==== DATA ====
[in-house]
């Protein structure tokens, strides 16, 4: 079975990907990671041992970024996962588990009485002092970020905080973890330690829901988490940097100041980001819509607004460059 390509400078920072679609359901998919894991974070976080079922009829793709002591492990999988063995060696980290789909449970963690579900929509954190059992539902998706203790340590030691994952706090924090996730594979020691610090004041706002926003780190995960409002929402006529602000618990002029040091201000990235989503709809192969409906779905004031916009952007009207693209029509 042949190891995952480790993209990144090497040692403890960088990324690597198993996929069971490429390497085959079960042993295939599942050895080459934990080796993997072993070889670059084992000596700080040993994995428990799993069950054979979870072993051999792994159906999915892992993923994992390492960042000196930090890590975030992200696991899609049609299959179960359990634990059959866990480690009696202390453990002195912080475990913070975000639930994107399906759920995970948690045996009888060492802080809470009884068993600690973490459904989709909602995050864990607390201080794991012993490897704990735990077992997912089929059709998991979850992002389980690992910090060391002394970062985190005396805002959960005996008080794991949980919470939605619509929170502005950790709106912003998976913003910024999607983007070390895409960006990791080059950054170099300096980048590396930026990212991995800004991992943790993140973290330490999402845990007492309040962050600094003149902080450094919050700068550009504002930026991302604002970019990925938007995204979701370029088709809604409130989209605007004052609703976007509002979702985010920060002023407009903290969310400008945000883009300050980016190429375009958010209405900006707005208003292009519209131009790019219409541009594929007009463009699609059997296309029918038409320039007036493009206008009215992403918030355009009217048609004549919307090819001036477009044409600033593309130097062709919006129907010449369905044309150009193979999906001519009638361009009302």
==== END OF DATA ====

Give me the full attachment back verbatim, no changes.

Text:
[in-house]
């Protein structure tokens, strides 16, 4: 079975990907990671041992970024996962588990009485002092970020905080973890330690829901988490940097100041980001819509607004460059 390509400078920072679609359901998919894991974070976080079922009829793709002591492990999988063995060696980290789909449970963690579900929509954190059992539902998706203790340590030691994952706090924090996730594979020691610090004041706002926003780190995960409002929402006529602000618990002029040091201000990235989503709809192969409906779905004031916009952007009207693209029509 042949190891995952480790993209990144090497040692403890960088990324690597198993996929069971490429390497085959079960042993295939599942050895080459934990080796993997072993070889670059084992000596700080040993994995428990799993069950054979979870072993051999792994159906999915892992993923994992390492960042000196930090890590975030992200696991899609049609299959179960359990634990059959866990480690009696202390453990002195912080475990913070975000639930994107399906759920995970948690045996009888060492802080809470009884068993600690973490459904989709909602995050864990607390201080794991012993490897704990735990077992997912089929059709998991979850992002389980690992910090060391002394970062985190005396805002959960005996008080794991949980919470939605619509929170502005950790709106912003998976913003910024999607983007070390895409960006990791080059950054170099300096980048590396930026990212991995800004991992943790993140973290330490999402845990007492309040962050600094003149902080450094919050700068550009504002930026991302604002970019990925938007995204979701370029088709809604409130989209605007004052609703976007509002979702985010920060002023407009903290969310400008945000883009300050980016190429375009958010209405900006707005208003292009519209131009790019219409541009594929007009463009699609059997296309029918038409320039007036493009206008009215992403918030355009009217048609004549919307090819001036477009044409600033593309130097062709919006129907010449369905044309150009193979999906001519009638361009009302």